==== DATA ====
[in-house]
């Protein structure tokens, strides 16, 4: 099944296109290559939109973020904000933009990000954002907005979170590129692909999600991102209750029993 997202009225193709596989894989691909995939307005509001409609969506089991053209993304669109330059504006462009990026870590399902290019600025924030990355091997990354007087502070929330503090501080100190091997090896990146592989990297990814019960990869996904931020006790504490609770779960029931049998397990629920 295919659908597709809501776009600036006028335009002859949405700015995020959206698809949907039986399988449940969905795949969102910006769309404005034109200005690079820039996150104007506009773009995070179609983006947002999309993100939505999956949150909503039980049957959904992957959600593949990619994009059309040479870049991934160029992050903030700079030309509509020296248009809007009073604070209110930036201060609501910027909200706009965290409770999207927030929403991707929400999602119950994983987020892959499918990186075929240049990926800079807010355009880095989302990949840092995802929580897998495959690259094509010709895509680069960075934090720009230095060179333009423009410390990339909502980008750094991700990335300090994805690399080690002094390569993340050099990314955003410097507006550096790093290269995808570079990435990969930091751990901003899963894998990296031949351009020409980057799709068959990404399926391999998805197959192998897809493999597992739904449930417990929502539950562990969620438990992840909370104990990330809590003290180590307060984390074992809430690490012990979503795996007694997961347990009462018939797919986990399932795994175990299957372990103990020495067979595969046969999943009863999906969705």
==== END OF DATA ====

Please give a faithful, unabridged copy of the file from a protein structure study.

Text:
[in-house]
């Protein structure tokens, strides 16, 4: 099944296109290559939109973020904000933009990000954002907005979170590129692909999600991102209750029993 997202009225193709596989894989691909995939307005509001409609969506089991053209993304669109330059504006462009990026870590399902290019600025924030990355091997990354007087502070929330503090501080100190091997090896990146592989990297990814019960990869996904931020006790504490609770779960029931049998397990629920 295919659908597709809501776009600036006028335009002859949405700015995020959206698809949907039986399988449940969905795949969102910006769309404005034109200005690079820039996150104007506009773009995070179609983006947002999309993100939505999956949150909503039980049957959904992957959600593949990619994009059309040479870049991934160029992050903030700079030309509509020296248009809007009073604070209110930036201060609501910027909200706009965290409770999207927030929403991707929400999602119950994983987020892959499918990186075929240049990926800079807010355009880095989302990949840092995802929580897998495959690259094509010709895509680069960075934090720009230095060179333009423009410390990339909502980008750094991700990335300090994805690399080690002094390569993340050099990314955003410097507006550096790093290269995808570079990435990969930091751990901003899963894998990296031949351009020409980057799709068959990404399926391999998805197959192998897809493999597992739904449930417990929502539950562990969620438990992840909370104990990330809590003290180590307060984390074992809430690490012990979503795996007694997961347990009462018939797919986990399932795994175990299957372990103990020495067979595969046969999943009863999906969705």